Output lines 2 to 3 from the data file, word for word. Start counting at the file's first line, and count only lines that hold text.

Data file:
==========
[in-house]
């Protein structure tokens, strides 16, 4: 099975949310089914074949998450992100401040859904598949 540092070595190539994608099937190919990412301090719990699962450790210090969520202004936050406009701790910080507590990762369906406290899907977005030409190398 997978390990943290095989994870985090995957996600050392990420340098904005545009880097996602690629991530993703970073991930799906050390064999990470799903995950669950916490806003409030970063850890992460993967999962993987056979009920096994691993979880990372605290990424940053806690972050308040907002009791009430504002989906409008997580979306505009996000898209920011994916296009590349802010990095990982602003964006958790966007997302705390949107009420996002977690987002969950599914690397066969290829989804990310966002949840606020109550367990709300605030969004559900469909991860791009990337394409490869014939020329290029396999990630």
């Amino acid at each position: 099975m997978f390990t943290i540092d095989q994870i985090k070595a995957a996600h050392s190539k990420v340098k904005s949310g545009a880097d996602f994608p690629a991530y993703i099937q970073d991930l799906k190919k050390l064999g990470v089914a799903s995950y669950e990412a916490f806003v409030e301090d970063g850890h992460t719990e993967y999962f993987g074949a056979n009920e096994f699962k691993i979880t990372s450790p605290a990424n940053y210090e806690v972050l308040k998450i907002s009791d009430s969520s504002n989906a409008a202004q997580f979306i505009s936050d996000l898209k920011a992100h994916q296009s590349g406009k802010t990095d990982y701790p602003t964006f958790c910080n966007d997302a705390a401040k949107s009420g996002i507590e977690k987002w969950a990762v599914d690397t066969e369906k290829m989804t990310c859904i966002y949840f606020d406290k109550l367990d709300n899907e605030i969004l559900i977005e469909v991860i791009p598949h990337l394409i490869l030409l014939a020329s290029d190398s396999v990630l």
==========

């Protein structure tokens, strides 16, 4: 099975949310089914074949998450992100401040859904598949 540092070595190539994608099937190919990412301090719990699962450790210090969520202004936050406009701790910080507590990762369906406290899907977005030409190398 997978390990943290095989994870985090995957996600050392990420340098904005545009880097996602690629991530993703970073991930799906050390064999990470799903995950669950916490806003409030970063850890992460993967999962993987056979009920096994691993979880990372605290990424940053806690972050308040907002009791009430504002989906409008997580979306505009996000898209920011994916296009590349802010990095990982602003964006958790966007997302705390949107009420996002977690987002969950599914690397066969290829989804990310966002949840606020109550367990709300605030969004559900469909991860791009990337394409490869014939020329290029396999990630």
């Amino acid at each position: 099975m997978f390990t943290i540092d095989q994870i985090k070595a995957a996600h050392s190539k990420v340098k904005s949310g545009a880097d996602f994608p690629a991530y993703i099937q970073d991930l799906k190919k050390l064999g990470v089914a799903s995950y669950e990412a916490f806003v409030e301090d970063g850890h992460t719990e993967y999962f993987g074949a056979n009920e096994f699962k691993i979880t990372s450790p605290a990424n940053y210090e806690v972050l308040k998450i907002s009791d009430s969520s504002n989906a409008a202004q997580f979306i505009s936050d996000l898209k920011a992100h994916q296009s590349g406009k802010t990095d990982y701790p602003t964006f958790c910080n966007d997302a705390a401040k949107s009420g996002i507590e977690k987002w969950a990762v599914d690397t066969e369906k290829m989804t990310c859904i966002y949840f606020d406290k109550l367990d709300n899907e605030i969004l559900i977005e469909v991860i791009p598949h990337l394409i490869l030409l014939a020329s290029d190398s396999v990630l």